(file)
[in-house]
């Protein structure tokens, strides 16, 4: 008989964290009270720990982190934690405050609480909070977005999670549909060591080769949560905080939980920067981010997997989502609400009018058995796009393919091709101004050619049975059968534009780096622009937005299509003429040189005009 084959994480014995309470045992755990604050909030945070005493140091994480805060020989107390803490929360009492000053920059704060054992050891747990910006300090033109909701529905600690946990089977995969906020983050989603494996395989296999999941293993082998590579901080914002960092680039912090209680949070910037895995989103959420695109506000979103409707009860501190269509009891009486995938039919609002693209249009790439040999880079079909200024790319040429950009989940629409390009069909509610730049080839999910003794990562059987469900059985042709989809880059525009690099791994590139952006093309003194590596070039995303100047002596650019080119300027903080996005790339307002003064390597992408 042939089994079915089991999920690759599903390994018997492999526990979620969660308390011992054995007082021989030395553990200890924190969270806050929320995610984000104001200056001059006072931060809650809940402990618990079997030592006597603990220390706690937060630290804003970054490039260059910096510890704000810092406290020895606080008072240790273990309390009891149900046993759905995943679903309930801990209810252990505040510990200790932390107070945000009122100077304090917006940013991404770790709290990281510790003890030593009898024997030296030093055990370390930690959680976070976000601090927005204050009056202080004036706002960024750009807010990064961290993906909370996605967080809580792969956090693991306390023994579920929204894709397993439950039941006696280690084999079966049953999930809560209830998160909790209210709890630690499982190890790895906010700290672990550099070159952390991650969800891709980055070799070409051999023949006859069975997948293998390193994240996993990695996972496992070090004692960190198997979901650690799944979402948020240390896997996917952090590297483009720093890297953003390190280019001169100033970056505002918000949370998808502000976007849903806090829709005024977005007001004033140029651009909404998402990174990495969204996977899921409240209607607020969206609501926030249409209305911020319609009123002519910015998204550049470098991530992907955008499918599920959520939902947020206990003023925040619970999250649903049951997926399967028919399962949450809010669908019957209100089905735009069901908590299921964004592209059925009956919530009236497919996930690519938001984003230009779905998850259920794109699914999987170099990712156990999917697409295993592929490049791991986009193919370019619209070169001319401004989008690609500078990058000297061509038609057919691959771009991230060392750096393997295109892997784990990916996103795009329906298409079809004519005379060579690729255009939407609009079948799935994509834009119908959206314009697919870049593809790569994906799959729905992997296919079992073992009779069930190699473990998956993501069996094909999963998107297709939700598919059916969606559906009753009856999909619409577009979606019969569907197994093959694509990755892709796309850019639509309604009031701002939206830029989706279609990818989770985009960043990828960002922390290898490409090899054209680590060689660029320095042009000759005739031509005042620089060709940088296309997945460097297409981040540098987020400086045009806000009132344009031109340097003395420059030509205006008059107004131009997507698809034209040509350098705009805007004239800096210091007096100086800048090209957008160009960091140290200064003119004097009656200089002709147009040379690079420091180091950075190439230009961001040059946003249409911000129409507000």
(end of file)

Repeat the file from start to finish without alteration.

[in-house]
């Protein structure tokens, strides 16, 4: 008989964290009270720990982190934690405050609480909070977005999670549909060591080769949560905080939980920067981010997997989502609400009018058995796009393919091709101004050619049975059968534009780096622009937005299509003429040189005009 084959994480014995309470045992755990604050909030945070005493140091994480805060020989107390803490929360009492000053920059704060054992050891747990910006300090033109909701529905600690946990089977995969906020983050989603494996395989296999999941293993082998590579901080914002960092680039912090209680949070910037895995989103959420695109506000979103409707009860501190269509009891009486995938039919609002693209249009790439040999880079079909200024790319040429950009989940629409390009069909509610730049080839999910003794990562059987469900059985042709989809880059525009690099791994590139952006093309003194590596070039995303100047002596650019080119300027903080996005790339307002003064390597992408 042939089994079915089991999920690759599903390994018997492999526990979620969660308390011992054995007082021989030395553990200890924190969270806050929320995610984000104001200056001059006072931060809650809940402990618990079997030592006597603990220390706690937060630290804003970054490039260059910096510890704000810092406290020895606080008072240790273990309390009891149900046993759905995943679903309930801990209810252990505040510990200790932390107070945000009122100077304090917006940013991404770790709290990281510790003890030593009898024997030296030093055990370390930690959680976070976000601090927005204050009056202080004036706002960024750009807010990064961290993906909370996605967080809580792969956090693991306390023994579920929204894709397993439950039941006696280690084999079966049953999930809560209830998160909790209210709890630690499982190890790895906010700290672990550099070159952390991650969800891709980055070799070409051999023949006859069975997948293998390193994240996993990695996972496992070090004692960190198997979901650690799944979402948020240390896997996917952090590297483009720093890297953003390190280019001169100033970056505002918000949370998808502000976007849903806090829709005024977005007001004033140029651009909404998402990174990495969204996977899921409240209607607020969206609501926030249409209305911020319609009123002519910015998204550049470098991530992907955008499918599920959520939902947020206990003023925040619970999250649903049951997926399967028919399962949450809010669908019957209100089905735009069901908590299921964004592209059925009956919530009236497919996930690519938001984003230009779905998850259920794109699914999987170099990712156990999917697409295993592929490049791991986009193919370019619209070169001319401004989008690609500078990058000297061509038609057919691959771009991230060392750096393997295109892997784990990916996103795009329906298409079809004519005379060579690729255009939407609009079948799935994509834009119908959206314009697919870049593809790569994906799959729905992997296919079992073992009779069930190699473990998956993501069996094909999963998107297709939700598919059916969606559906009753009856999909619409577009979606019969569907197994093959694509990755892709796309850019639509309604009031701002939206830029989706279609990818989770985009960043990828960002922390290898490409090899054209680590060689660029320095042009000759005739031509005042620089060709940088296309997945460097297409981040540098987020400086045009806000009132344009031109340097003395420059030509205006008059107004131009997507698809034209040509350098705009805007004239800096210091007096100086800048090209957008160009960091140290200064003119004097009656200089002709147009040379690079420091180091950075190439230009961001040059946003249409911000129409507000």